Make DEI part of your corporate DNA

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By Paul Raggio, One True North co-owner

DCI… diversity, equity and inclusion are the subject of much corporate discussion and trade journals, and should be.

I attended the College of the Canyons Business Alliance webinar last week, and the topic was DCI.

Two outstanding speakers from Princess Cruises gave an uplifting and evocative hour-long presentation on the importance of integrating DCI into your organizational culture. When you do, a whole host of positive actions benefit multiple ridings, the business, and ultimately the community.

Princess Cruises defines diversity as all the ways people differ and are unique in the workplace. The workforce represents a range of backgrounds, traits and experiences. Equity is fair treatment, access, opportunity and advancement for all. Seeking equity means removing obstacles that have prevented the full participation of all groups. Inclusion means operating within an organizational culture where members respect, value, encourage and protect the thoughts, words, behaviors and actions of others when the best interests of colleagues and the organization are at heart.

Inclusion means operating within an organizational culture where members respect, value, encourage and protect the thoughts, words, behaviors and actions of others when the best interests of colleagues and the organization are at heart.

Another term associated with DEIB is “membership”. The idea is that it is not enough to be included. Active members should feel a sense of belonging, their presence and contributions are valued and they believe that they also benefit from everything the organization offers to its members.

Imagine if organizations embrace this concept of diversity, equity, inclusion and belonging and make it part of their corporate DNA. It doesn’t matter if the company had three or tens of thousands of people. The board, CEO and business owner preach the importance of DEIB to their constituents and deliver meaningful and impactful practices that demonstrate social and business benefits. Employee morale and productivity will soar, applicants will flock to fill open applications, customers will increase their loyalty, and the community will support and position the company as an example to follow.

However, let’s assume that the board of directors, CEO and owner of the company do not approve of DEIB. In this case, he will never appear in the ranks of the workforce and the company will experience employee unrest, disloyalty and factionalism, which will impact sales.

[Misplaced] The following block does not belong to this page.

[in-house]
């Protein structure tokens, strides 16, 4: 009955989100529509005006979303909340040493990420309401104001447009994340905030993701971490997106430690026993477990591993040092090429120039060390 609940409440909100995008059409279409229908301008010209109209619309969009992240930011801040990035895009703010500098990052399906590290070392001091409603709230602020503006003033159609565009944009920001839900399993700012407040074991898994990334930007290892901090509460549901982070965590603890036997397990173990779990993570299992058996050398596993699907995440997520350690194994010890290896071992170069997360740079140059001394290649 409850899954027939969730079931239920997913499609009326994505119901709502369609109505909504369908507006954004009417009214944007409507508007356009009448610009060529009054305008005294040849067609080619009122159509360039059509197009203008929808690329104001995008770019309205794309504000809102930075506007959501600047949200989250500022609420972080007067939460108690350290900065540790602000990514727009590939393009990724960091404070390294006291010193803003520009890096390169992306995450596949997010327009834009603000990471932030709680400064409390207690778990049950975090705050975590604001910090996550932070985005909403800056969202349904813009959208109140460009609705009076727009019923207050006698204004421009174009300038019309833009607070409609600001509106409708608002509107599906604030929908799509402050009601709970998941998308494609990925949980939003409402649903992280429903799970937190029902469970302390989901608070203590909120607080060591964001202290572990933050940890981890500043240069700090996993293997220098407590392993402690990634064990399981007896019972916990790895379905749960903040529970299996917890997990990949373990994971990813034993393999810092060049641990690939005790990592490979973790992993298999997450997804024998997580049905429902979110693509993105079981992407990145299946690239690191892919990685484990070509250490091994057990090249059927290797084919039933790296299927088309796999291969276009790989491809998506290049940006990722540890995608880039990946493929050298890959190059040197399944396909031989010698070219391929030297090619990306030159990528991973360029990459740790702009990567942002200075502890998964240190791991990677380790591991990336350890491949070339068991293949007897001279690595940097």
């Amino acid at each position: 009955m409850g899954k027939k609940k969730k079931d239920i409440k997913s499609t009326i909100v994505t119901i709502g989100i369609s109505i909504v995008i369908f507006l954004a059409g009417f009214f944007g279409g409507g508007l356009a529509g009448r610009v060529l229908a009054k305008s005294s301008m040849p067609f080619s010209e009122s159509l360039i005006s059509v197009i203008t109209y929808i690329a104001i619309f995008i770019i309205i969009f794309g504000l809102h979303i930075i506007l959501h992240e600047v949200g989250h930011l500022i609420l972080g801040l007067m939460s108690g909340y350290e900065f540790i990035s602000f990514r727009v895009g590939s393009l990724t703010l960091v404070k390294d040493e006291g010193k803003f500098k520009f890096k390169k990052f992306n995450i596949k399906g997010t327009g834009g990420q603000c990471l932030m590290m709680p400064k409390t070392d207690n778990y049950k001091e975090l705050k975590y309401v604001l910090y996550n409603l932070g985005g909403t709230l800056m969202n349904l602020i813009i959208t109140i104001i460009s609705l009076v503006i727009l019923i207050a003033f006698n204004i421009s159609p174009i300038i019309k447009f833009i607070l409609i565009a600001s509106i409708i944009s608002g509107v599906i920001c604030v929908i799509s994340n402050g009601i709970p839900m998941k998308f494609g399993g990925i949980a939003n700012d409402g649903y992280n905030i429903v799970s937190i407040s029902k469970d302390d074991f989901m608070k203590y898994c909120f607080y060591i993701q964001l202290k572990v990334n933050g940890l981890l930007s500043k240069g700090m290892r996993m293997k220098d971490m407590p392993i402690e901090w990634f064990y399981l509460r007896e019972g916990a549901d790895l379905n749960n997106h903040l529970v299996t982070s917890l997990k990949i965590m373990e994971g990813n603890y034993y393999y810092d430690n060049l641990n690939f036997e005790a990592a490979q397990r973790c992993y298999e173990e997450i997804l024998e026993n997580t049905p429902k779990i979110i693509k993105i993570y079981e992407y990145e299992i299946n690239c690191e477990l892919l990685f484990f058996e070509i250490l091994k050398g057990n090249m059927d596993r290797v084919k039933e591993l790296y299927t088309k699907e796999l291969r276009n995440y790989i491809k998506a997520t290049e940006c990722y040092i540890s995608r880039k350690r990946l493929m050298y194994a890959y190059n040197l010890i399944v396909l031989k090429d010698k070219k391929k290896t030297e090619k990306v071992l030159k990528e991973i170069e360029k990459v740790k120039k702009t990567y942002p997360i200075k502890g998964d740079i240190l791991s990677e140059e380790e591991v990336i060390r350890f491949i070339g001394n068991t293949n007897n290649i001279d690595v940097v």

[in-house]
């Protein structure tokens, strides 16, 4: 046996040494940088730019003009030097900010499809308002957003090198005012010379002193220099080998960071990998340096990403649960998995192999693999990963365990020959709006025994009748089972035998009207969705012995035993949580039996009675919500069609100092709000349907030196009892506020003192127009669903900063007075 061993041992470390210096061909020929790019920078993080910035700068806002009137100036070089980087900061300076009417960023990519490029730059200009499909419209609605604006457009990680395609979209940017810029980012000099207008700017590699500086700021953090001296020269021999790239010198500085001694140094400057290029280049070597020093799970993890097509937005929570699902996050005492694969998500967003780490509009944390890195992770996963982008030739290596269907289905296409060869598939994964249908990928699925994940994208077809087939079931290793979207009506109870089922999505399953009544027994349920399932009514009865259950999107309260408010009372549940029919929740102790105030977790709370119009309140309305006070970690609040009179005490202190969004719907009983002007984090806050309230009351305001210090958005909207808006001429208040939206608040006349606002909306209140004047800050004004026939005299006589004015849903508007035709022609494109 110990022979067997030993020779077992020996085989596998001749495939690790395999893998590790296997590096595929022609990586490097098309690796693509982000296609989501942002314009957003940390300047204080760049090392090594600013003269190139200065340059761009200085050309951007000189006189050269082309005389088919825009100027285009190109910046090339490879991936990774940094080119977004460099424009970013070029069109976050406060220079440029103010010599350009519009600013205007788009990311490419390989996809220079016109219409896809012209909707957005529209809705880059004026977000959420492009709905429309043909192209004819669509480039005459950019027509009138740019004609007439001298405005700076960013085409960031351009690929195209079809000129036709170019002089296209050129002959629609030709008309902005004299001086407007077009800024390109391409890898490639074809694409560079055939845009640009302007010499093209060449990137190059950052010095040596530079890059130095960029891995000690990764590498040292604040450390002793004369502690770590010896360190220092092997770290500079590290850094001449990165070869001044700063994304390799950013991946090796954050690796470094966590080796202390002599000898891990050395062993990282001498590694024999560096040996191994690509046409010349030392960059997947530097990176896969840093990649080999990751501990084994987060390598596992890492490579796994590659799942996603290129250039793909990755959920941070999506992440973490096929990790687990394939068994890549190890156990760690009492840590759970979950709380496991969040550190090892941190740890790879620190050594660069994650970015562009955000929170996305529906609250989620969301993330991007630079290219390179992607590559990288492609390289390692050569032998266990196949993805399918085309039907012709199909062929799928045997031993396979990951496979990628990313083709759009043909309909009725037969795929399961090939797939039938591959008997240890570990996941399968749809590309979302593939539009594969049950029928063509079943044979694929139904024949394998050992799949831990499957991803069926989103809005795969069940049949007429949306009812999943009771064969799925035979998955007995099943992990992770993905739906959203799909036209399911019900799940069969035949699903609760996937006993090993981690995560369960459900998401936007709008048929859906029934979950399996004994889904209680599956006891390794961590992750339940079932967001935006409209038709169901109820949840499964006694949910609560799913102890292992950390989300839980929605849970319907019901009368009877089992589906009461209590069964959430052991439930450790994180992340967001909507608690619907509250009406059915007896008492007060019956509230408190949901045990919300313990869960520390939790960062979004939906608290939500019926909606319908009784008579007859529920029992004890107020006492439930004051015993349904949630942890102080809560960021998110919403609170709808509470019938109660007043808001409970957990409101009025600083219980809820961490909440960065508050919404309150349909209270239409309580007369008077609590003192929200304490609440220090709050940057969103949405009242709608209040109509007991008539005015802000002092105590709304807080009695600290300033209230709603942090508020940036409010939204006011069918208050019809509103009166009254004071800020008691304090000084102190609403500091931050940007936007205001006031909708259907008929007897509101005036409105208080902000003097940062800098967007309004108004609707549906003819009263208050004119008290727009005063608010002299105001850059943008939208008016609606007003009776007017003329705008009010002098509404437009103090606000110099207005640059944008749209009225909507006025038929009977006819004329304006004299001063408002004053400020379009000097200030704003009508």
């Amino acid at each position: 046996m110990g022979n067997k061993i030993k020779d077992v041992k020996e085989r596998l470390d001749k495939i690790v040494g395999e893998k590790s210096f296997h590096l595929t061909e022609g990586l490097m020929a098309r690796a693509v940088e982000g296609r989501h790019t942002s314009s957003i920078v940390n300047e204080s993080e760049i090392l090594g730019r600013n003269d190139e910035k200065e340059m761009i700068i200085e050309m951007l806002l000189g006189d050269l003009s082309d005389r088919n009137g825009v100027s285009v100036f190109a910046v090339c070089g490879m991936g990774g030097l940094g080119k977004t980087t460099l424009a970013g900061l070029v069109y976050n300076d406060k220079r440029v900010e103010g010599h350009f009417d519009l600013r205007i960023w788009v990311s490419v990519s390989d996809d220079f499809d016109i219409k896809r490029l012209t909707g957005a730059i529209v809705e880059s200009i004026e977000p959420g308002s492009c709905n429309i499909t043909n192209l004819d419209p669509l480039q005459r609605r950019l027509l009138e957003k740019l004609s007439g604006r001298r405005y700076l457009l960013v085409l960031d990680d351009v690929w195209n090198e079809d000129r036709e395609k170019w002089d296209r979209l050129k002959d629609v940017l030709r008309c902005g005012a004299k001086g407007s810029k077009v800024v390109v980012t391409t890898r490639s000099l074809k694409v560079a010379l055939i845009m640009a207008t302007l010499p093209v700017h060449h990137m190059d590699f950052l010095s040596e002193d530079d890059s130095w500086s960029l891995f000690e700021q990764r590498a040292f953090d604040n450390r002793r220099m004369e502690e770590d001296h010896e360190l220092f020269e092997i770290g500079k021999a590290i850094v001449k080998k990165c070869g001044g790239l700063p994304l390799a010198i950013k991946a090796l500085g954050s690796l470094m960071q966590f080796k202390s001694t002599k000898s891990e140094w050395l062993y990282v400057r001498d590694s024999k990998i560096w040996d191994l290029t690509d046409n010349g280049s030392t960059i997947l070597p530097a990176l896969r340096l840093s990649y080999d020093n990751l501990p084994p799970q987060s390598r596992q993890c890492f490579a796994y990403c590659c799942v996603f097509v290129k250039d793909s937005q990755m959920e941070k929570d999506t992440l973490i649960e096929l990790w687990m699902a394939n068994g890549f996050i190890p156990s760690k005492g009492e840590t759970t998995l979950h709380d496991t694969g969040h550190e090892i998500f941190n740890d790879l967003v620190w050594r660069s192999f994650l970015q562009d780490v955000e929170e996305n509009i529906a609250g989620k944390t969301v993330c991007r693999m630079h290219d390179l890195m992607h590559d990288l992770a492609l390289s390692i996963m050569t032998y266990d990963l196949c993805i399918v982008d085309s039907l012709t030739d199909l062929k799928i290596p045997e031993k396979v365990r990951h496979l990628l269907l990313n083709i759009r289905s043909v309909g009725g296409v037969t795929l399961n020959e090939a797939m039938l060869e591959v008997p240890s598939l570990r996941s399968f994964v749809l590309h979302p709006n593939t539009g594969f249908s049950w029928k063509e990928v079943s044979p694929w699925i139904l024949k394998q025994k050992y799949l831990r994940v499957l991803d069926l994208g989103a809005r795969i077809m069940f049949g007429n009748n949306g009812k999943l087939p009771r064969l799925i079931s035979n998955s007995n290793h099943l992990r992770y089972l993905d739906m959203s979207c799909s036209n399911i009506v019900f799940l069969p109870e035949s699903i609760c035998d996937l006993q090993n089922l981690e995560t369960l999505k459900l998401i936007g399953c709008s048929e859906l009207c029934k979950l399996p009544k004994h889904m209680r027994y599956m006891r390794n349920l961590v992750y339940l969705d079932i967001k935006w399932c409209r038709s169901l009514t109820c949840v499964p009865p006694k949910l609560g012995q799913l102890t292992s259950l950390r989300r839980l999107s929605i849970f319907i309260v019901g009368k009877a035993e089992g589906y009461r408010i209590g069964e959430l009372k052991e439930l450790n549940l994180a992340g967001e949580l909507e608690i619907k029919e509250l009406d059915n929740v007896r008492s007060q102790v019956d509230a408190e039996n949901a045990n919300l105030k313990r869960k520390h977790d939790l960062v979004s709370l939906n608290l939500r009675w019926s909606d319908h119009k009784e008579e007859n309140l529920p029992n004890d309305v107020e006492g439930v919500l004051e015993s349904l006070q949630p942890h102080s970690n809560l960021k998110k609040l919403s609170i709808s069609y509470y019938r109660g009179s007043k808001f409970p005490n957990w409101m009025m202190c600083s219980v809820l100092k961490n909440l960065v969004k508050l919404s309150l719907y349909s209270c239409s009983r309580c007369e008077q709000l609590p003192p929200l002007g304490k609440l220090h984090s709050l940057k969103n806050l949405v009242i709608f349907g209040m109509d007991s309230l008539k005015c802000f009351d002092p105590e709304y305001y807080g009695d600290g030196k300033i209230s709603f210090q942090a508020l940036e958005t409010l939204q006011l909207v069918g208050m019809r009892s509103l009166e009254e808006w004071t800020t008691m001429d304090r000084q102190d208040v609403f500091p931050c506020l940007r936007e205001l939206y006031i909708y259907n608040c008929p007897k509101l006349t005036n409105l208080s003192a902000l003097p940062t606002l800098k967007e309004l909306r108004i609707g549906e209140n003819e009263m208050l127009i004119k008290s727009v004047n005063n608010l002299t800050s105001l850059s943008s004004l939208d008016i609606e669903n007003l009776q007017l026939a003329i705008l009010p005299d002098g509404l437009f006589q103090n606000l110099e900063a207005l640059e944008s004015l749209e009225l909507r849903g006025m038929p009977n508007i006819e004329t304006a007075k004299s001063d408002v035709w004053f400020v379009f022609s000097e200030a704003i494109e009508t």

The presenters of Princess Cruise also presented another DCI concept with an acronym, CARE: “Consider” the goal to be achieved; “Ask” if there is an unintended impact on culture or DCI; “Rethink” the measures to be taken to mitigate the impact of EI; then, “Evaluate” how to proceed, if mitigation does not completely close the gap in achieving the goal.

They used this example: the firefighter candidate’s requirements on board include that the midshipman must carry 50 pounds over 100 yards. However, the annual certification standard for firefighters employed on board is to carry 35 pounds over 50 meters.

When using the CARE concept, first consider the goal: to recruit and hire firefighters aboard a vessel that can carry 35 pounds over 50 meters. Still, our recruiters screen out candidates who can carry 35 pounds per 50 yards, but not 50 pounds per 100 yards. Is there an unintended cultural or DCI impact? Of course. By setting the recruiting requirement for candidates to wear 50 pounds per 100 yards instead of 35 pounds per 50 yards, unintentionally, a group of people are prevented from applying for the position. In rethinking what to do to mitigate this DEI impact, an apparent resolution is to drop the firefighter application requirement from fifty pounds per hundred yards to 35 pounds per 50 yards, which is the annual certification standard.

The final step is to assess how to proceed if mitigation does not completely close the gap. In this case, matching the job seeker’s requirement to the annual firefighting certification standard eliminates the unintentional exclusion of a qualified job aspirant from having to encounter an artificial barrier.

Barriers abound in the workplace. We impose educational qualifications, physical characteristics, communication standards, work history, to name a few, that exclude a class of people from employment.

Many barriers are justified because the demands of the job are directly related to job performance. Conversely, many barriers that are unrelated to job performance are likely unintentional or, in rare cases, but specious, intentional. Therefore, these obstacles eliminate a class of people who could compete and enter the ranks of the organization.

DEIB is a worthy ideology that organizations should strive to achieve. Kudos to the College of the Canyons and Jeffrey Forrest for bringing this topic up in their monthly network of business alliances. It is time to increase our awareness and take action to correct the inequalities present in our culture, and more specifically, businesses. There is so much to gain and nothing to lose in making meaningful and impactful changes to the DEIB in our public and private sectors. The leaders of organizations must see themselves as the Chief DEIB Officer to succeed in instilling it into their corporate DNA. This is how you lead, think, plan and act.

Now let’s go!

Paul A. Raggio is co-owner, with his sister Lisa, of One True North INC Leadership and Business Coaching Solutions.


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